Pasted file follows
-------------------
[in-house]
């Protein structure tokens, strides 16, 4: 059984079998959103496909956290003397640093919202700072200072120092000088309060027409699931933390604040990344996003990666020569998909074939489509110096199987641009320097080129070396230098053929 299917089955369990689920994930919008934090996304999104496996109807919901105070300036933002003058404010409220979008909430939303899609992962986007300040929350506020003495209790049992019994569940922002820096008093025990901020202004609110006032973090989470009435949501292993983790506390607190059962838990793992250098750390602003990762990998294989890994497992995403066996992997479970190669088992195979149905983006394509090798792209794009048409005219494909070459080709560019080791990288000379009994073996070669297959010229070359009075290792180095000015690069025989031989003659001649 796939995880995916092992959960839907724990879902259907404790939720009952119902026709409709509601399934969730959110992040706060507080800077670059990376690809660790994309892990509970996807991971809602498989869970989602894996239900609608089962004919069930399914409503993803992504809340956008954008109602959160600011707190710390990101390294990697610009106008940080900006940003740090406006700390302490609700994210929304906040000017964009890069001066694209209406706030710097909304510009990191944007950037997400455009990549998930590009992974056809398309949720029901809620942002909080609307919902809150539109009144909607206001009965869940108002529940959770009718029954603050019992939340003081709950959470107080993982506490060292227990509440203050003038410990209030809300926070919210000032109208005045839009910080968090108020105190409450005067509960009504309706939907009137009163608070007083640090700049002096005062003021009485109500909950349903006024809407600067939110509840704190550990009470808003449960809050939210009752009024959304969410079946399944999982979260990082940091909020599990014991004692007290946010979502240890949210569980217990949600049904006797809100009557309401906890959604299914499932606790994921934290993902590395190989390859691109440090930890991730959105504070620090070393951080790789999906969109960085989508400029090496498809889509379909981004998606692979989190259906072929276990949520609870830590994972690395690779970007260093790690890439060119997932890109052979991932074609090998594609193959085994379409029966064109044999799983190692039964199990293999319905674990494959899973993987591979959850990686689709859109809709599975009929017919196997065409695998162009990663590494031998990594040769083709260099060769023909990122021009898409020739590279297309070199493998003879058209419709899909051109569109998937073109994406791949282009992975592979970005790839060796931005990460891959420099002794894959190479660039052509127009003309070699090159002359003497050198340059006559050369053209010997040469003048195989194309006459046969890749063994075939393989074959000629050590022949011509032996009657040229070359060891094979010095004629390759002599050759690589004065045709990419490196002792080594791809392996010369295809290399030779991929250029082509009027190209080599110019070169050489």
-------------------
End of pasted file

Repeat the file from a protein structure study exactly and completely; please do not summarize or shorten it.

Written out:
[in-house]
């Protein structure tokens, strides 16, 4: 059984079998959103496909956290003397640093919202700072200072120092000088309060027409699931933390604040990344996003990666020569998909074939489509110096199987641009320097080129070396230098053929 299917089955369990689920994930919008934090996304999104496996109807919901105070300036933002003058404010409220979008909430939303899609992962986007300040929350506020003495209790049992019994569940922002820096008093025990901020202004609110006032973090989470009435949501292993983790506390607190059962838990793992250098750390602003990762990998294989890994497992995403066996992997479970190669088992195979149905983006394509090798792209794009048409005219494909070459080709560019080791990288000379009994073996070669297959010229070359009075290792180095000015690069025989031989003659001649 796939995880995916092992959960839907724990879902259907404790939720009952119902026709409709509601399934969730959110992040706060507080800077670059990376690809660790994309892990509970996807991971809602498989869970989602894996239900609608089962004919069930399914409503993803992504809340956008954008109602959160600011707190710390990101390294990697610009106008940080900006940003740090406006700390302490609700994210929304906040000017964009890069001066694209209406706030710097909304510009990191944007950037997400455009990549998930590009992974056809398309949720029901809620942002909080609307919902809150539109009144909607206001009965869940108002529940959770009718029954603050019992939340003081709950959470107080993982506490060292227990509440203050003038410990209030809300926070919210000032109208005045839009910080968090108020105190409450005067509960009504309706939907009137009163608070007083640090700049002096005062003021009485109500909950349903006024809407600067939110509840704190550990009470808003449960809050939210009752009024959304969410079946399944999982979260990082940091909020599990014991004692007290946010979502240890949210569980217990949600049904006797809100009557309401906890959604299914499932606790994921934290993902590395190989390859691109440090930890991730959105504070620090070393951080790789999906969109960085989508400029090496498809889509379909981004998606692979989190259906072929276990949520609870830590994972690395690779970007260093790690890439060119997932890109052979991932074609090998594609193959085994379409029966064109044999799983190692039964199990293999319905674990494959899973993987591979959850990686689709859109809709599975009929017919196997065409695998162009990663590494031998990594040769083709260099060769023909990122021009898409020739590279297309070199493998003879058209419709899909051109569109998937073109994406791949282009992975592979970005790839060796931005990460891959420099002794894959190479660039052509127009003309070699090159002359003497050198340059006559050369053209010997040469003048195989194309006459046969890749063994075939393989074959000629050590022949011509032996009657040229070359060891094979010095004629390759002599050759690589004065045709990419490196002792080594791809392996010369295809290399030779991929250029082509009027190209080599110019070169050489």